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FCW : November and December 2014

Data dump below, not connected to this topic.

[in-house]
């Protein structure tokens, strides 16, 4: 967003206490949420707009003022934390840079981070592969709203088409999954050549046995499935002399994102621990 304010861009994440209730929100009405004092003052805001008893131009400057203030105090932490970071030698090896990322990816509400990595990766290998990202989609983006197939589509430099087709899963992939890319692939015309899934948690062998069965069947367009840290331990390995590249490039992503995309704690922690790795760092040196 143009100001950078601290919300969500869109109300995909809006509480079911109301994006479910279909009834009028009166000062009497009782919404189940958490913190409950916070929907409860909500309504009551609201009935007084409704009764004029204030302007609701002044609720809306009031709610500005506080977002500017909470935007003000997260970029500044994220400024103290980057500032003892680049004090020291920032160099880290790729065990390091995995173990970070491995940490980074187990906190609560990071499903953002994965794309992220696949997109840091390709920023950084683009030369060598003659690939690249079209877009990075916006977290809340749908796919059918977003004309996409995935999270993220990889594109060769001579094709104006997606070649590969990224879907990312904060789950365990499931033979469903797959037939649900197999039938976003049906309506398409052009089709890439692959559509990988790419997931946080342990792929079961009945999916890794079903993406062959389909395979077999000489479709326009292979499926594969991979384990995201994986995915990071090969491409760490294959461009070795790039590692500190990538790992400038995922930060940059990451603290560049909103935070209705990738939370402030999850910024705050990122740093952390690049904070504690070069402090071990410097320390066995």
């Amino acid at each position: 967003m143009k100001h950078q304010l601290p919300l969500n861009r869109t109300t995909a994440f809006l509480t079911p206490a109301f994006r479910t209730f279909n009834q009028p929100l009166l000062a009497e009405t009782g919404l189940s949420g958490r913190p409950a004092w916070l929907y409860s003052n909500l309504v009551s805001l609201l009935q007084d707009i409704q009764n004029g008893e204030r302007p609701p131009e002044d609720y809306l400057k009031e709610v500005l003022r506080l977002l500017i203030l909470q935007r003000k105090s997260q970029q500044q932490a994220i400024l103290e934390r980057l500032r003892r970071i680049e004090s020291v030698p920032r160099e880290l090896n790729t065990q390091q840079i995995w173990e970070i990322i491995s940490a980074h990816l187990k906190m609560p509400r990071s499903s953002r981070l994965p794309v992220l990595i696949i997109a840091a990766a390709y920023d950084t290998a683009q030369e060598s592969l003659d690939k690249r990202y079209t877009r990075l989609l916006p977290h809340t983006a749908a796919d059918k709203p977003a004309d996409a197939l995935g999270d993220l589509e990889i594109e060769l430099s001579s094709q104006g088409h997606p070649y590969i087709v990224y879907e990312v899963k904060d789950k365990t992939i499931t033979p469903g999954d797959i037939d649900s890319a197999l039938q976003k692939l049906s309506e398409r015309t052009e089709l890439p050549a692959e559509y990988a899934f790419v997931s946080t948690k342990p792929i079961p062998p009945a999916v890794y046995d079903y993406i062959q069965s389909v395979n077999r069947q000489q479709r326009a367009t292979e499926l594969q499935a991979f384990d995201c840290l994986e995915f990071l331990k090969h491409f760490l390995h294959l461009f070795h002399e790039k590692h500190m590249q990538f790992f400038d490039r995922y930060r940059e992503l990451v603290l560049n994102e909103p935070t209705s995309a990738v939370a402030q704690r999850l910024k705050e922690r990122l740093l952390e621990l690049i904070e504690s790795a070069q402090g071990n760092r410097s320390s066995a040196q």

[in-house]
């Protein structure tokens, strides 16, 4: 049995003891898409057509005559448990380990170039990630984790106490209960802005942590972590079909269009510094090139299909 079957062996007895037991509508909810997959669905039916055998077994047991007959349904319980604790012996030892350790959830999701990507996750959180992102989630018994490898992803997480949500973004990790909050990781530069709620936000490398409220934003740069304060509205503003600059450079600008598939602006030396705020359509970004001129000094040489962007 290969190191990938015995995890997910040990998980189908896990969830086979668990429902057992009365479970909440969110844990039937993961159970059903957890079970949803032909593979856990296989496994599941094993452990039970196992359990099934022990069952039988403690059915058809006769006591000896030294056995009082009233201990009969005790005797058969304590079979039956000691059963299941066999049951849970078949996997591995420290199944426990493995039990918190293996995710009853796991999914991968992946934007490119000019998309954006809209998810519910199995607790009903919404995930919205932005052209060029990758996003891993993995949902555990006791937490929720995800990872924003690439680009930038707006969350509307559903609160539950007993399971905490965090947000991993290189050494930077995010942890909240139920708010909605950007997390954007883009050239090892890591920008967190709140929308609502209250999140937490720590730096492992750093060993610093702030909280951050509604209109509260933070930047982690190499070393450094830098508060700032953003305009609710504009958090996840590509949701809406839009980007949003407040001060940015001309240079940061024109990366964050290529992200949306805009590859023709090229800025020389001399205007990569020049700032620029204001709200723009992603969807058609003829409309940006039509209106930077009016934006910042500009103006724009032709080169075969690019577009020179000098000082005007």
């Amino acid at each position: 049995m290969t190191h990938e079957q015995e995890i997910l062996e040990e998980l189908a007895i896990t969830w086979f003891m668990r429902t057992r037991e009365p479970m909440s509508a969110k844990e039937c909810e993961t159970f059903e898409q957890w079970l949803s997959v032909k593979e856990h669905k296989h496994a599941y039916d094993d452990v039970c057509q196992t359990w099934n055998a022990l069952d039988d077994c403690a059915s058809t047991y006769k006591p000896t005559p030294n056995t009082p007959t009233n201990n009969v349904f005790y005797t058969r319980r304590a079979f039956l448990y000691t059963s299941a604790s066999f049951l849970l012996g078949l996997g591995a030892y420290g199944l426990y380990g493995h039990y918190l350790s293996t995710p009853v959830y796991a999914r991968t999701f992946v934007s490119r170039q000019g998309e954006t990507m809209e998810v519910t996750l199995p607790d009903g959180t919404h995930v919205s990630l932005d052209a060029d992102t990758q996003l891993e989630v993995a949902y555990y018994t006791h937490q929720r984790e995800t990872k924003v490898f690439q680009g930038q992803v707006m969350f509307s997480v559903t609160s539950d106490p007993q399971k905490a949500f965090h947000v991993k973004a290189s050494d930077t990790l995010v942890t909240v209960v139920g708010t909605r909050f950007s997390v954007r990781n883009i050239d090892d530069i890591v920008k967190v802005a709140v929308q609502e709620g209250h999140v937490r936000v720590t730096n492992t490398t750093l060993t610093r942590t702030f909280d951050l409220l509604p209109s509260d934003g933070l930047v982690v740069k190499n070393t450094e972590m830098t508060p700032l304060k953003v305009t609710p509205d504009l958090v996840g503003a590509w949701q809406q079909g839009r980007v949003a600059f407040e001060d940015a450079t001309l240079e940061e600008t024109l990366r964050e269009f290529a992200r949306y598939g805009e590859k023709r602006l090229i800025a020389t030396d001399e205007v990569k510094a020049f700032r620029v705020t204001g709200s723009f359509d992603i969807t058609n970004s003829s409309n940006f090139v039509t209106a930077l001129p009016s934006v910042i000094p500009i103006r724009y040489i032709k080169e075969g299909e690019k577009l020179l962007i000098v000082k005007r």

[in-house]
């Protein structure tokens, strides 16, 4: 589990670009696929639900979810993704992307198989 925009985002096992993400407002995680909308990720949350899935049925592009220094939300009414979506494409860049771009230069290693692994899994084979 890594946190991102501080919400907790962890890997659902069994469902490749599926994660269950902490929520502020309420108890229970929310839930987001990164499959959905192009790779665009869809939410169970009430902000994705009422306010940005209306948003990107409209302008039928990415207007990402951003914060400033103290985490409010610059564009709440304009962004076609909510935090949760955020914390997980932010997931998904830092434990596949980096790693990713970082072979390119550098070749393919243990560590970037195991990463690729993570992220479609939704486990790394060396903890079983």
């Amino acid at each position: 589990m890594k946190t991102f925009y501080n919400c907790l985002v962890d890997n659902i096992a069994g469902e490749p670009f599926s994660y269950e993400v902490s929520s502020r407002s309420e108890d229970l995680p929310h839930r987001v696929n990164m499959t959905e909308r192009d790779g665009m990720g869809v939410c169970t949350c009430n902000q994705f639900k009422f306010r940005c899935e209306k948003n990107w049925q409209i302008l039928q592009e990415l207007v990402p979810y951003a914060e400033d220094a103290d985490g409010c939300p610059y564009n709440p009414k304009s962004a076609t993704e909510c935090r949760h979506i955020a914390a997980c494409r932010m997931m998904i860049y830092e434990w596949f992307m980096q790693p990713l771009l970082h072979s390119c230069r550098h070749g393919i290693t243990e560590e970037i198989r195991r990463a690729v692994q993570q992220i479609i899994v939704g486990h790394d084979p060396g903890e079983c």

November/December 2014 FCW.COM 35 My previous column focused on home- land security information sharing, both in terms of the successes of the past decade and the remaining challenges. One of the key successes has been the formation and maturation of the National Information Exchange Model (NIEM), a community-driven approach to defining the definitions by which data can be shared among systems and organizations. NIEM uses the XML standard to define the content of messages being exchanged. It’s about the data and how it’s structured. Users can also take advantage of tools that implement the Unified Modeling Language profile for NIEM, which generates XML and pro- vides a business-oriented understand- ing of the exchange. Yet NIEM is only one piece of the information exchange solution. Depending on their business require- ments, information exchanges also require access controls, policy automa- tion and other aspects of implementa- tion. Although NIEM was an outgrowth of efforts that began in the justice and law enforcement community more than a decade ago, today it supports government exchange efforts in more than a dozen communities. The value of NIEM stems from two main strengths: a community focus, and repeatable, reusable processes and tools that support the development of information exchanges. I was drawn to NIEM because of its ability to bring communities together, build consensus and work toward a better government through the sharing of data. This is not a top-down approach. New NIEM communities are formed by having individuals recognize its value and band together to develop and extend the NIEM data model. NIEM has a core set of data ele- ments that all communities use. NIEM’s extensibility allows each community to define additional data elements specific to that community. The members who use NIEM oversee the governance of the model for a community. NIEM has matured to the point that there is a standard approach for developing an information exchange, which is the compilation of business and technical documentation that can be understood by the producer of the information exchange and the receiver. Those exchanges are documented as Information Exchange Package Doc- uments. Over time, open-source and vendor-provided tools have evolved to support the development of such information exchanges and the cre- ation of IEPDs. The documentation of an IEPD includes NIEM-based XML schemas (for data exchange) and business documentation (for understanding the business context and use) that out- lines the use case(s), business require- ments and rules for the exchange. Additional business documentation BY RICHARD A. SPIRES The National Information Exchange Model’s usefulness extends far beyond its origins in justice and law enforcement NIEM: The key to improved information sharing Richard A. Spires has been in the IT field for more than 30 years, with eight years in federal govern- ment service. Most recently, he served as CIO at the Department of Homeland Security. He is now CEO of Resilient Network Systems. CIOPerspective In fiscally constrained times, NIEM is something the federal government can steward for all levels of government to reuse.